The goliath grouper is the largest species of grouper and can be identified by its brown and yellow coloring with dark spots across its heads.
The Atlantic ghost crab (Ocypode quadrata) is a common species that can be found along the Atlantic coastline of the United States.
Here are our favorite fascinating facts about the Atlantic ghost crab.
#1: How are ghost crabs adapted?
One adaptation of this square-bodied crab is its ability to blend in with the color of the sandy intertidal zone in the tropical and subtropical environments in which they live. In addition to camouflage, ghost crabs have jointed legs which allow them to move very quickly – up to 10 mph! This species (Ocypode quadrata) definitely lives up to its name, which means “swift-footed.”
#2: How to identify a ghost crab.
Atlantic ghost crab can easily be identified by their large black eyes, which are supported by two tall stalks and allows them to rotate 360 degrees. This makes spotting prey and predators easy!
#3: The ghost crab faces the risk of drowning.
Atlantic ghost crabs are semi-terrestrial animals and could drown if it stays in water for too long. They only go into the water to lay their eggs and wet their gills when needed. The fine hairs on their legs can help by picking up water from the damp sand to keep their gills moist.
#4: How do ghost crabs communicate?
Communication within the Atlantic ghost crab world is really important, and there are three main ways they make sounds:
🦀 Striking the ground with their claws
🦀 Rubbing their legs together (stridulation)
🦀 Making a ‘bubbling’ noise
Atlantic ghost crabs use these methods of communication to identify themselves, attract a mate, hunt and to locate one another. The males do not use compete physically against each other, but instead ‘fight’ with sound.
#5: Ghost crab claw size equality.
Unlike most other crab species, male and female Atlantic ghost crabs have the same size claws. It is thought that one reason for this is because of the lack of physical fighting between competing male crabs, negating the need for a larger “fighting” claw.
#6: Ghost crabs adapting to life on land.
All crabs and crustaceans have an exoskeleton covering their body that is typically made of a protein called chitin. Most crab species only mate when they have molted these exoskeletons and their shells are soft. However, the Atlantic ghost crab has adapted to life on land by being able to mate when their shells are hard! This means they can mate all year round instead of once a year.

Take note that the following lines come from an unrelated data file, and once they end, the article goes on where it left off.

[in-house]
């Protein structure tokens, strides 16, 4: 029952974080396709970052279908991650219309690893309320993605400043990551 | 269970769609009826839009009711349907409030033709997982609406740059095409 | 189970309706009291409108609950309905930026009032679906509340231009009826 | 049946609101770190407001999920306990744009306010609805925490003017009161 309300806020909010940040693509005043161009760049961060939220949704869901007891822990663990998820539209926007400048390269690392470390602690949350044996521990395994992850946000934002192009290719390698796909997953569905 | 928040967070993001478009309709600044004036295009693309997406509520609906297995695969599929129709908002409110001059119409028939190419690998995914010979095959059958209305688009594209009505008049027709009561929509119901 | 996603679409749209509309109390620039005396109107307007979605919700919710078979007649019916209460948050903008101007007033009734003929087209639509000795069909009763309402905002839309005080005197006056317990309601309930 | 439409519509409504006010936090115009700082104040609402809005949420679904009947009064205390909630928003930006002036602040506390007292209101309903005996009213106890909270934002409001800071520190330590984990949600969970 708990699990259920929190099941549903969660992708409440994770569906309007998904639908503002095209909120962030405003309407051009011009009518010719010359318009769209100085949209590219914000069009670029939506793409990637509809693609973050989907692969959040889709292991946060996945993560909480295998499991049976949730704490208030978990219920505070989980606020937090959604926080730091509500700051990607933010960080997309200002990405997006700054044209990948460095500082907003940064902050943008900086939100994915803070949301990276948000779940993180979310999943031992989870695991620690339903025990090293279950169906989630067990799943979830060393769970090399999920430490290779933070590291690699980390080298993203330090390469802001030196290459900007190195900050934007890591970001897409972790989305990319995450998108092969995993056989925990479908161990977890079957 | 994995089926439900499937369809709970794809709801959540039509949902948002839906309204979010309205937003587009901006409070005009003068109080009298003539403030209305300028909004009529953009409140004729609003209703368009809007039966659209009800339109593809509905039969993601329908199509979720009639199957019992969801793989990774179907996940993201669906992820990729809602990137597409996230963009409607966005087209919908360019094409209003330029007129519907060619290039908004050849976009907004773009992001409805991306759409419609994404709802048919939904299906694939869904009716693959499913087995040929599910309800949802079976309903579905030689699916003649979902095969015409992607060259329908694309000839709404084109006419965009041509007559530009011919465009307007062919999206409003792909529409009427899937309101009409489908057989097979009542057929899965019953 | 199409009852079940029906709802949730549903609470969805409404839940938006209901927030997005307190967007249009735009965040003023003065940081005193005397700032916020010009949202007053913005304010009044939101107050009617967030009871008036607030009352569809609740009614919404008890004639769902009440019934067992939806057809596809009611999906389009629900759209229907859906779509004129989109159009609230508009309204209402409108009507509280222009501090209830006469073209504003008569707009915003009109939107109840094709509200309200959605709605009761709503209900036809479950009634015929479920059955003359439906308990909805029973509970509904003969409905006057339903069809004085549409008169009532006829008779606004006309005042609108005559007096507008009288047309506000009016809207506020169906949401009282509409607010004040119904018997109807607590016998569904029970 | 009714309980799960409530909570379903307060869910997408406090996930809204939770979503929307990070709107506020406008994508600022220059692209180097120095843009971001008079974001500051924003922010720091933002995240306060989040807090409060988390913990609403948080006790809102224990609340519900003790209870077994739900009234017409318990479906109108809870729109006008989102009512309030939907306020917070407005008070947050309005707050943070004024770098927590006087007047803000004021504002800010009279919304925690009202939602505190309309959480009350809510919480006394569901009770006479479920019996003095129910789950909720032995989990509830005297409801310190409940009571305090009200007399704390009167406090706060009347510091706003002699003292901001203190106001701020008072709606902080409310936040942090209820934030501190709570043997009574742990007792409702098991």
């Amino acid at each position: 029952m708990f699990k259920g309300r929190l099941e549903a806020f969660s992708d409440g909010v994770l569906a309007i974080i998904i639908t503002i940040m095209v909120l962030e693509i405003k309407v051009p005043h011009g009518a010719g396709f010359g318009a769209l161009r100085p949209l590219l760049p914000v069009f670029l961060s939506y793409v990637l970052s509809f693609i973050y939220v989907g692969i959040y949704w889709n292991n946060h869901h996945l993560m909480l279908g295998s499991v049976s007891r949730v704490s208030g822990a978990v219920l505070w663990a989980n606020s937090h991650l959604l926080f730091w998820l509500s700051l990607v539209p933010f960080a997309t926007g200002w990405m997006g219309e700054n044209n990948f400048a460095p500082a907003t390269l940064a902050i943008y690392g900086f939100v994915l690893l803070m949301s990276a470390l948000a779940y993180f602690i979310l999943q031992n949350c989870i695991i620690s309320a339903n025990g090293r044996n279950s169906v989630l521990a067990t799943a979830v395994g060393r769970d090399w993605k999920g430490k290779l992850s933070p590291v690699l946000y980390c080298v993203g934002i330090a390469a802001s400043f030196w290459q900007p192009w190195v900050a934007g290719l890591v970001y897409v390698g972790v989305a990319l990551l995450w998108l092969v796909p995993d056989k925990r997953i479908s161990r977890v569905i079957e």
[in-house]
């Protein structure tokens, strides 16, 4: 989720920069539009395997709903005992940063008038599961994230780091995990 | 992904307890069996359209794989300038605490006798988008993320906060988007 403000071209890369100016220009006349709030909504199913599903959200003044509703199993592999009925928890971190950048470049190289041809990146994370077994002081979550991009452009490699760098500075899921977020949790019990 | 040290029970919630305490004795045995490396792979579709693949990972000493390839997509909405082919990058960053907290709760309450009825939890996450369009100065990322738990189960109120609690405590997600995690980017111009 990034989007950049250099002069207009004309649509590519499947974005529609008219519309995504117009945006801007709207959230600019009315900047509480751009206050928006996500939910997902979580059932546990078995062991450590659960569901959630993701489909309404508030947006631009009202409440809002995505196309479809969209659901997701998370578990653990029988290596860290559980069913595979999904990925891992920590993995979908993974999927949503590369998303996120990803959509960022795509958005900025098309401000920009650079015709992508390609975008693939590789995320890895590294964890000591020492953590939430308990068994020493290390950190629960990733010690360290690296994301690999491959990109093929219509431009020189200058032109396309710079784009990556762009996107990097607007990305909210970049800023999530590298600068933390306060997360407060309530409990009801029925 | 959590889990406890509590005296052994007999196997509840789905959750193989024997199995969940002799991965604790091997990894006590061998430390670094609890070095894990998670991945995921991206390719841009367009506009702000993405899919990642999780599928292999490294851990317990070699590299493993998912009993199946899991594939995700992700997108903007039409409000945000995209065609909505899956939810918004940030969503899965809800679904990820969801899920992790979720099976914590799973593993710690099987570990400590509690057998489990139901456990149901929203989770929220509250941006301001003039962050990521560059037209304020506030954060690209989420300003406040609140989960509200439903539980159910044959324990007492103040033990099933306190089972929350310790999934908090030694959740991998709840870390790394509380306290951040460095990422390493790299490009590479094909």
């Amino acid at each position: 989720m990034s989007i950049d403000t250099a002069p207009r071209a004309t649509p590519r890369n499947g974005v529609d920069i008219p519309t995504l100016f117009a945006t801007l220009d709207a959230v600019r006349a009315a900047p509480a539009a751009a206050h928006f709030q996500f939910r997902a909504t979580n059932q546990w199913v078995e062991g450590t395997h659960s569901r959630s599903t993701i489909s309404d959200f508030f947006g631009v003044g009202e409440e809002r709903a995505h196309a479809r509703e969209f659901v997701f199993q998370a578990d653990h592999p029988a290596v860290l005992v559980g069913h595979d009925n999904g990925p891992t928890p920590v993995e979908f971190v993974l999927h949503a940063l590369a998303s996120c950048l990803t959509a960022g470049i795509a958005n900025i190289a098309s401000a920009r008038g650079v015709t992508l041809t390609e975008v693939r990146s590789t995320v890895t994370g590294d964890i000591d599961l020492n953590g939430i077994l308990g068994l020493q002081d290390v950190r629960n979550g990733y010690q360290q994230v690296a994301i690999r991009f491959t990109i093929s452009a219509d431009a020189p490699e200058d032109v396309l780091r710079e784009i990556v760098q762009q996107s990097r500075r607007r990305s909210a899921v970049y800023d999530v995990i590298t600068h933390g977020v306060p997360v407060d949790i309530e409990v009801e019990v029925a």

#7: Where do ghost crabs call home?
You may have been walking along the beach and seen holes scattered across the intertidal zone. These could have been the entrances to Atlantic ghost crab tunnels! These tunnels are steep, with some reaching 4ft long, and have a chamber at the bottom and this is where the ghost crab calls home.
Younger crabs tend to be found near the shoreline, whereas adults dig their burrows further up the beach. Most of the daytime is spent in these burrows, out of the sun and hiding from predators, until they emerge at night. Still, it is not uncommon to see a few running across the waves during the day!
#8: Ghost crabs are a nocturnal species.
Atlantic ghost crabs are nocturnal, meaning they are more active at night. This is to avoid being preyed on by shorebirds and raccoons. They themselves are predators of turtle hatchlings, smaller crabs, insects and anything else they can scavenge. It is also a trait of ghost crabs to store spare food in their burrow just in case they want a snack for later.
Although not an endangered species, the abundance of Atlantic ghost crabs has seen a decline in recent years. This is due to human activities1 such as beach development, being crushed by vehicles or being unable to burrow in compacted sand. Let’s just remember we aren’t the only ones that use the beach!
Additional Atlantic Ghost Crab Resources:
1. National Geographic Photo of the Day – A ghost crab faces off with two least terns after getting too close to their nest.
2. Knott, D. 2005. Atlantic Ghost Crab [Online]. Retrieved from https://dc.statelibrary.sc.gov/bitstream/handle/10827/10873/DNR_Species_Atlantic_Ghost_Crab_2005.pdf?sequence=1
1 Barboza, C., Mattos, G., Soares-Gomes, A., Zalmon, I., & Costa, L. (2021). Low Densities of the Ghost Crab Ocypode quadrata Related to Large Scale Human Modification of Sandy Shores. Frontiers in Marine Science, 8. https://doi.org/10.3389/fmars.2021.589542